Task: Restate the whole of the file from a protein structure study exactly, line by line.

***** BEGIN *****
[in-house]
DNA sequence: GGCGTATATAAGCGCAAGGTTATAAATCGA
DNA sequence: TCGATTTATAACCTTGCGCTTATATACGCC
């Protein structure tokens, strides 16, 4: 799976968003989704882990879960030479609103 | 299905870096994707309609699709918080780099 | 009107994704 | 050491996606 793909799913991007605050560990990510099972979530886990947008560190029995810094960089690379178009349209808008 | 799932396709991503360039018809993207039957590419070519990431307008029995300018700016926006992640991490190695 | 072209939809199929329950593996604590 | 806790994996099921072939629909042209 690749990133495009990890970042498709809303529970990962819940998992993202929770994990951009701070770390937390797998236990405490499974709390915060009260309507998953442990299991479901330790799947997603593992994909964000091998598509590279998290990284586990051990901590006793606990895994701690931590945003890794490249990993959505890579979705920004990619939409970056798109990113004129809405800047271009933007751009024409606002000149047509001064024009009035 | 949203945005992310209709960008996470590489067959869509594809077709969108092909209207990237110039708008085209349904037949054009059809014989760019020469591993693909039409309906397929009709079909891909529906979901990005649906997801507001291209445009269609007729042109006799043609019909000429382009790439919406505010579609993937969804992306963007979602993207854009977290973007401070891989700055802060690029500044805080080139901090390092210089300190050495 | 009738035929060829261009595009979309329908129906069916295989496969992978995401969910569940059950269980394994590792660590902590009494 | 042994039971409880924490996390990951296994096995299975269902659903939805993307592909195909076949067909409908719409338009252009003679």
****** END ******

[in-house]
DNA sequence: GGCGTATATAAGCGCAAGGTTATAAATCGA
DNA sequence: TCGATTTATAACCTTGCGCTTATATACGCC
């Protein structure tokens, strides 16, 4: 799976968003989704882990879960030479609103 | 299905870096994707309609699709918080780099 | 009107994704 | 050491996606 793909799913991007605050560990990510099972979530886990947008560190029995810094960089690379178009349209808008 | 799932396709991503360039018809993207039957590419070519990431307008029995300018700016926006992640991490190695 | 072209939809199929329950593996604590 | 806790994996099921072939629909042209 690749990133495009990890970042498709809303529970990962819940998992993202929770994990951009701070770390937390797998236990405490499974709390915060009260309507998953442990299991479901330790799947997603593992994909964000091998598509590279998290990284586990051990901590006793606990895994701690931590945003890794490249990993959505890579979705920004990619939409970056798109990113004129809405800047271009933007751009024409606002000149047509001064024009009035 | 949203945005992310209709960008996470590489067959869509594809077709969108092909209207990237110039708008085209349904037949054009059809014989760019020469591993693909039409309906397929009709079909891909529906979901990005649906997801507001291209445009269609007729042109006799043609019909000429382009790439919406505010579609993937969804992306963007979602993207854009977290973007401070891989700055802060690029500044805080080139901090390092210089300190050495 | 009738035929060829261009595009979309329908129906069916295989496969992978995401969910569940059950269980394994590792660590902590009494 | 042994039971409880924490996390990951296994096995299975269902659903939805993307592909195909076949067909409908719409338009252009003679």